Xmas2015NYE

New Years Eve 2015/6 (photo: Bonnie Glaser)

Happy New Year! Hope everyone had a great holiday season and that your New Year  is off to a good start. I just send London Gambit off to the copy editor. Here, for January’s teaser, is the second half of the Malcolm & Suzanne scene I posted in November.

Cheers,

Tracy

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Christmas 2015 (photo: Julianne Havel)

“What did you learn about the dead man in the warehouse?” Suzanne asked.

“He appeared to have broken in the steal something. There was a hidden compartment in the floorboards that had been pried open near where he was lying.”

“Empty?”

Malcolm nodded. “It looks as though he had a confederate who turned on him and took what they had come to steal or a second person broke in in search of the same thing.”

“Something of Craven’s?”

“There’s no way to tell at this point.”

“Jeremy wants you to assist him with the investigation?”

Malcolm nodded with the abashed look of one who didn’t quite want to admit he was pleased. “Someone will have to talk to Carfax given that Craven was his son-in-law, not to mention one of his agents. It’s only sensible for me to do that. And I can probably help with Eustace and Cecilia Whateley.” He twisted his head round to meet her gaze. “That is we can, if you’re willing.”

Suzanne felt a genuine smile break across her face. “Unlike you, dearest, I’m not going to even pretend I’m not pleased to have another investigation.”

Paradoxically, some of their most intimate moments had come in the course of investigations. And, a small voice said inside her head, hopefully this investigation would distract Malcolm while she looked into the rumors about the Phoenix plot.

Malcolm smiled. “I own there’s something appealing about a puzzle. Though I could wish it didn’t involve Carfax, however tangentially.”

“Carfax is in the middle of too many things for that.”

Malcolm gave a wry smile and pulled her in for another kiss. “I told Roth I’d call on Eustace Whateley tomorrow. He was at Harrow a couple of years before David and me so I can use the old school tie.”

Suzanne drew back to look at her husband. “Was everyone even remotely on the fringes of the beau monde at school with you, darling?”

Malcolm gave an abashed grin. “Most boys whose parents want them to grow up to be gentlemen go to Harrow or Eton or Winchester. So if they’re remotely close to my age there’s a one in three chance. Whateley’s father was a banker who wanted his son to move up in the world, know the right people, speak with the right accent. Looking back, I’m afraid he suffered more ribbing from the other boys than I appreciated at the time.”

No wonder thinking among their set could be so uniform. “I don’t want Colin to go away to school, Malcolm.”

He kissed her forehead. “I know. I shocked David today by telling him as much. One of the ways he and I see the world somewhat differently.”

“I imagine Simon was all for it.”

“Mmm. Though careful to acknowledge the decision is David’s.”

She put her hands against his chest. “I suppose I’m afraid—”

“That I’ll change my mind?”

Memories shot through her mind. Malcolm and David laughing over a school memory with a schoolmate. The almost palpable connection one could feel in the air when one learned two men had attended the same school. The unthinking way Malcolm would refer to someone as a Harrovian. “It’s a tradition.”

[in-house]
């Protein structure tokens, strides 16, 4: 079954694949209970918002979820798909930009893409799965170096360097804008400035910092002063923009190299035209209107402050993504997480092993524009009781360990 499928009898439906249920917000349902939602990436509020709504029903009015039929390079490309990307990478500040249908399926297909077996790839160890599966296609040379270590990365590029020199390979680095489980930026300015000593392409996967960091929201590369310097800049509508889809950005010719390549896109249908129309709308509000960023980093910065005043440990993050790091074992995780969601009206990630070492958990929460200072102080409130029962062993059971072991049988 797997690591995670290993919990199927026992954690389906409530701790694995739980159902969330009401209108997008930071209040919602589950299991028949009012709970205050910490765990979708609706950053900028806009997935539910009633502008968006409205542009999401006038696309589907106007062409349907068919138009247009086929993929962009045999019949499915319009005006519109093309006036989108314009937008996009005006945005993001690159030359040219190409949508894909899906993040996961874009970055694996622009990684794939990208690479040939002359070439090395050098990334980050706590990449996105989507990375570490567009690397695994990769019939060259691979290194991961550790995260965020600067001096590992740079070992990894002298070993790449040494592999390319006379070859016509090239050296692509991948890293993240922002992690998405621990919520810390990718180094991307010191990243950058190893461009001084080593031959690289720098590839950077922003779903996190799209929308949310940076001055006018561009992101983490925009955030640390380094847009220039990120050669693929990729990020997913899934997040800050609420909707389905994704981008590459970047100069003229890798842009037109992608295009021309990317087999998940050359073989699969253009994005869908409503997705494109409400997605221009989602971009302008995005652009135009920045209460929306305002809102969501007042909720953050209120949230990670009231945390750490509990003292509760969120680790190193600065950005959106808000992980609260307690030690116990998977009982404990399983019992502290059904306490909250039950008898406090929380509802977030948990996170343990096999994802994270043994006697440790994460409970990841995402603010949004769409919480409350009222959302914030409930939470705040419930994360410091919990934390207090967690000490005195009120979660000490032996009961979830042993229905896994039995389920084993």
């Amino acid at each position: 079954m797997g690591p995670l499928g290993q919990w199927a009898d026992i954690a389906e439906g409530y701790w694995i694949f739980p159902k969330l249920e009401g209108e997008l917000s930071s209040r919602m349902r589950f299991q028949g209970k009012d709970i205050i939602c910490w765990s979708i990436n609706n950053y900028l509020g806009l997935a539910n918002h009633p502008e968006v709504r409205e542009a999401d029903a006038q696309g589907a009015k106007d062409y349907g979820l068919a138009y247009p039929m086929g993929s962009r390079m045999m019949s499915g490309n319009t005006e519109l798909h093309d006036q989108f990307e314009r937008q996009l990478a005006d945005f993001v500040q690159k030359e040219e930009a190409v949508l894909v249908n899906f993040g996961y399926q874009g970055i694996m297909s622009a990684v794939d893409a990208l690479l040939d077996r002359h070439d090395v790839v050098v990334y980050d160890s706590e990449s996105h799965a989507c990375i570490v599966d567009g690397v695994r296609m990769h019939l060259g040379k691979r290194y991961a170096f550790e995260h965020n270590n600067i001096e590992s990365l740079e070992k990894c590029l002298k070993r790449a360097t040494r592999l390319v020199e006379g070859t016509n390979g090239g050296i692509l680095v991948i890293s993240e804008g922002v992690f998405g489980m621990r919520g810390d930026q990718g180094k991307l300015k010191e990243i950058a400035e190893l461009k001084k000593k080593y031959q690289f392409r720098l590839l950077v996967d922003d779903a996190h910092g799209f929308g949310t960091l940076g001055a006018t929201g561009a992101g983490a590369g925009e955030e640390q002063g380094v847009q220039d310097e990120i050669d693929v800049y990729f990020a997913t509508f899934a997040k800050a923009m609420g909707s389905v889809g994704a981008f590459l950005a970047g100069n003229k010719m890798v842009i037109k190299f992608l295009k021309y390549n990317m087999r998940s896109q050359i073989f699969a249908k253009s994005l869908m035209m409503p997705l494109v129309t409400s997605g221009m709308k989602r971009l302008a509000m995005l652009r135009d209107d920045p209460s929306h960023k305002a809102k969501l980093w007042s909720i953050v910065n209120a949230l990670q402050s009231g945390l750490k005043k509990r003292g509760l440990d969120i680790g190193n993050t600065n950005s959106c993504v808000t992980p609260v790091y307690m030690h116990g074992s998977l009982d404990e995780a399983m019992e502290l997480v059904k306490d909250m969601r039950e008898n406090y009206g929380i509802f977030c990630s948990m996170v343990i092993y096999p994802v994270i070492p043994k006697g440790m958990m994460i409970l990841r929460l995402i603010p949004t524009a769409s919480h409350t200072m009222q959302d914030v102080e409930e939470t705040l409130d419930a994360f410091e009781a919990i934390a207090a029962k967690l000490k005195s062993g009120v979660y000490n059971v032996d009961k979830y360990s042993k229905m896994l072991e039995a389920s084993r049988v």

“You keep expecting me to revert to type.”

“And you keep confounding my expectations. I’m sorry, darling. But—”

“Once a revolutionary always a revolutionary?”

“A palpable hit. So I’m the one who’s reverting to type?”

“We’re all perhaps partly a prisoner of our world. Though you have more flexibility than most. Look at how well you tolerate the world you married into because you were trying to change it.”

She choked. “Talk about flexible thinking, dearest. But you can’t deny it’s part of who you are. I wouldn’t want it not to be. It’s part of the man I love.”

“Fair enough. I won’t deny it. But I won’t send Colin away to school. Even if you decide you want him to go.”

“I wouldn’t—”

He kissed her nose. “My point precisely, beloved.”

Suzanne laughed and reached up to wrap her arms round his neck. “Fair enough. Unless his thinking is as flexible as yours, Eustace Whateley isn’t likely to talk more freely if I go with you.” She frowned, staring at her husband’s cravat. “Darling. I never told you, because I was trying to keep her out of it as much as possible. Last April when Bertrand and Raoul brought Lisette to us and Lisette lost the letter in the garden. It was Cecilia Whateley who accidentally picked it up.” The letter Lisette Varon had been transporting had been from Hortense Bonaparte, Josephine’s daughter, to her former lover the Comte de Flahaut. They had all had some anxious moments when it was missing.

Malcolm’s brows rose. “Interesting.”

“Apparently Cecilia was in the garden to speak with a man she’d loved before her marriage. Just to talk, she told me. I don’t think she even looked at the letter. At least that’s what she said, and I’ve been telling myself it must be true. I don’t know if it makes her more or less likely to confide in me now.”

“Difficult to tell,” Malcolm said. “Though it means you’re already beyond social formalities.”

“There is that. But it also may mean she’s wary of me. I’ll see if Cordy has any connections to Cecilia. Despite the lack of girls’ schools, Cordy’s connected to nearly as many people in the beau monde as you. It’s almost as if the two of you spent your lives preparing to run investigations into their numbers.”

Malcolm grinned. “One has to put the social tedium to use somehow.”